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Types of Queries in IR Systems
  • Last Updated : 09 Oct, 2020

During the process of indexing, many keywords are associated with document set which contains words, phrases, date created, author names, and type of document. They are used by an IR system to build an inverted index which is then consulted during the search. The queries formulated by users are compared to the set of index keywords. Most IR systems also allow the use of Boolean and other operators to build a complex query. The query language with these operators enriches the expressiveness of a user’s information need.

The Information Retrieval (IR) system finds the relevant documents from a large data set according to the user query. Queries submitted by users to search engines might be ambiguous, concise and their meaning may change over time. Some of the types of Queries in IR systems are –

1. Keyword Queries :

  • Simplest and most common queries.
  • The user enters just keyword combinations to retrieve documents.
  • These keywords are connected by logical AND operator.
  • All retrieval models provide support for keyword queries.

2. Boolean Queries :

  • Some IR systems allow using +, -, AND, OR, NOT, ( ), Boolean operators in combination of keyword formulations.
  • No ranking is involved because a document either satisfies such a query or does not satisfy it.
  • A document is retrieved for boolean query if it is logically true as exact match in document.

3. Phase Queries :



  • When documents are represented using an inverted keyword index for searching, the relative order of items in document is lost.
  • To perform exact phase retrieval, these phases are encoded in inverted index or implemented differently.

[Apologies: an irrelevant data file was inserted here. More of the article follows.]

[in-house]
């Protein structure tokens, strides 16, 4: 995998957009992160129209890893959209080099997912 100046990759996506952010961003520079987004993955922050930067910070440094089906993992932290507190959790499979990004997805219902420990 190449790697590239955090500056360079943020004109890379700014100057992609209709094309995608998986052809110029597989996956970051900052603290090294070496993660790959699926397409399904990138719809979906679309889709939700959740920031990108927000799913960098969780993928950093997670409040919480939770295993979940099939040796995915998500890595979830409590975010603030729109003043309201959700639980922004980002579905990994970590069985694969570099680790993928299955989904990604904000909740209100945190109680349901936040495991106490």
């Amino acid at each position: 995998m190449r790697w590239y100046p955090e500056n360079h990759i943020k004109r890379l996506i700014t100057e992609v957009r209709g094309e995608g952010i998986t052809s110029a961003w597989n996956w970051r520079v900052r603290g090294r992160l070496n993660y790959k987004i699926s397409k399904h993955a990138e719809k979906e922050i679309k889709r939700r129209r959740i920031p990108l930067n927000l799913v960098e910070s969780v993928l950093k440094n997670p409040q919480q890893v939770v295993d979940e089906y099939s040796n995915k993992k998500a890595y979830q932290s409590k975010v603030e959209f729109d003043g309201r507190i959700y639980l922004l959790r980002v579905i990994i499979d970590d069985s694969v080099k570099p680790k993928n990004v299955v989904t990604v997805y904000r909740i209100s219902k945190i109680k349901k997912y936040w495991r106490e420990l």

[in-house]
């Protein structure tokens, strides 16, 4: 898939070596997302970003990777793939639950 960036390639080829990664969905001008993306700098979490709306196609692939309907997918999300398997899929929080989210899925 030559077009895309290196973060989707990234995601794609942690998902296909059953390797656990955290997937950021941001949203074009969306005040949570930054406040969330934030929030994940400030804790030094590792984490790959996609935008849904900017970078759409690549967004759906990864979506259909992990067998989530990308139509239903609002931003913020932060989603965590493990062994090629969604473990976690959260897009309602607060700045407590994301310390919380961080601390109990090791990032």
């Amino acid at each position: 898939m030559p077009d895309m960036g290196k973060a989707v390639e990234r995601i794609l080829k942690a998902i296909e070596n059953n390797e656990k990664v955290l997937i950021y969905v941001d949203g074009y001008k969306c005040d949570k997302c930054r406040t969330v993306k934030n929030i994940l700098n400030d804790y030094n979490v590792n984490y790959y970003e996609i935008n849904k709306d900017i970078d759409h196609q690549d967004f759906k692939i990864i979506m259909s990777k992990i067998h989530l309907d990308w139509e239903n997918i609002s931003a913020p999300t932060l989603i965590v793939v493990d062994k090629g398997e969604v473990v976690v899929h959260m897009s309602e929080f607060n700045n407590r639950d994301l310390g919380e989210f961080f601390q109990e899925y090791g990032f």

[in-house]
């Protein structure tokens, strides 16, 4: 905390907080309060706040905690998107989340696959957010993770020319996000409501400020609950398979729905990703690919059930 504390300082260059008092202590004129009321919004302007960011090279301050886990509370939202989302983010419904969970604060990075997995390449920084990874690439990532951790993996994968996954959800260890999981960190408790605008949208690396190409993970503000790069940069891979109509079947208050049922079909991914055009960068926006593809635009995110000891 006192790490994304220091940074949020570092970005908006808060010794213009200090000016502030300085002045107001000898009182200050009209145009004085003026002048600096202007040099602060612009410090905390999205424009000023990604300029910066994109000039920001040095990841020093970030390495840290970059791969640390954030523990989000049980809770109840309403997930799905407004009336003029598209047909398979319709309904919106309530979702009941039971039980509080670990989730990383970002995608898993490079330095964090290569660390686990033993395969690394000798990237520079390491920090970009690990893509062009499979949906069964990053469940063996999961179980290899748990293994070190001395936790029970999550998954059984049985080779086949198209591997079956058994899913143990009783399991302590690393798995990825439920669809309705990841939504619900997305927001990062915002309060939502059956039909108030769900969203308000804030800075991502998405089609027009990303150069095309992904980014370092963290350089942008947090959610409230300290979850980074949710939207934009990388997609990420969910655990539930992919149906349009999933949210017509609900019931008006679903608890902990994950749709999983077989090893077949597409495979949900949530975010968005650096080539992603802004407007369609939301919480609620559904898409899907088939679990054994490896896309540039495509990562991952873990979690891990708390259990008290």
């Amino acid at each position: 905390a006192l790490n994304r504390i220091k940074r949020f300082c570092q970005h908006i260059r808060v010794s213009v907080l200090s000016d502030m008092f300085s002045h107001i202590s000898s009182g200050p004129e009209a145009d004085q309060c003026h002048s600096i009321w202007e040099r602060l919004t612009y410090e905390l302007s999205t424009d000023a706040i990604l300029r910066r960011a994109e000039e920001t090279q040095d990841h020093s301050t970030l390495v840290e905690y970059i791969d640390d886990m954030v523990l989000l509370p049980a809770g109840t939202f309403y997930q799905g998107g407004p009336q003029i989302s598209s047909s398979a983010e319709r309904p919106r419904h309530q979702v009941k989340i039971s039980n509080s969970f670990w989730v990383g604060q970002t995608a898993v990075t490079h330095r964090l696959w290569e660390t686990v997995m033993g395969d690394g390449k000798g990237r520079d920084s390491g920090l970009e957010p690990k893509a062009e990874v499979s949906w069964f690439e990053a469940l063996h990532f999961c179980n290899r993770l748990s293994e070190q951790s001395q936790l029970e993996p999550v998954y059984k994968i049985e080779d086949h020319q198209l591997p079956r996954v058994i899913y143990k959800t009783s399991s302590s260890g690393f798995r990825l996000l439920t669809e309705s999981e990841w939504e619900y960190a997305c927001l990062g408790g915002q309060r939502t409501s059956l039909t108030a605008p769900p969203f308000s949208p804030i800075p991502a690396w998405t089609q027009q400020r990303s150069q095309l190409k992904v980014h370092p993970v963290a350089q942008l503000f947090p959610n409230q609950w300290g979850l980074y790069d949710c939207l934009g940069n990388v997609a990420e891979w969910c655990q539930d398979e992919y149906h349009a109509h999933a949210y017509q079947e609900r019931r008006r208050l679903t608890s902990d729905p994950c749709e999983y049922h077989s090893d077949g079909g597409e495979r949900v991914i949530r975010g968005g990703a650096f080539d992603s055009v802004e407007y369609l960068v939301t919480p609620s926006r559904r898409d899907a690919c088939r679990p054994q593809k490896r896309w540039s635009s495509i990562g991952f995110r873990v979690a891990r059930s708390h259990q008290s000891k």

• This query consists of a sequence of words that make up a phase.
  • It is generally enclosed within double quotes.

4. Proximity Queries :

  • Proximity refers ti search that accounts for how close within a record multiple items should be to each other.
  • Most commonly used proximity search option is a phase search that requires terms to be in exact order.
  • Other proximity operators can specify how close terms should be to each other. Some will specify the order of search terms.
  • Search engines use various operators names such as NEAR, ADJ (adjacent), or AFTER.
  • However, providing support for complex proximity operators becomes expensive as it requires time-consuming pre-processing of documents and so it is suitable for smaller document collections rather than for web.

5. Wildcard Queries :

  • It supports regular expressions and pattern matching-based searching in text.
  • Retrieval models do not directly support for this query type.
  • In IR systems, certain kinds of wildcard search support may be implemented. Example: usually words ending with trailing characters.

6. Natural Language Queries :

  • There are only a few natural language search engines that aim to understand the structure and meaning of queries written in natural language text, generally as question or narrative.
  • The system tries to formulate answers for these queries from retrieved results.
  • Semantic models can provide support for this query type.

machine-learning

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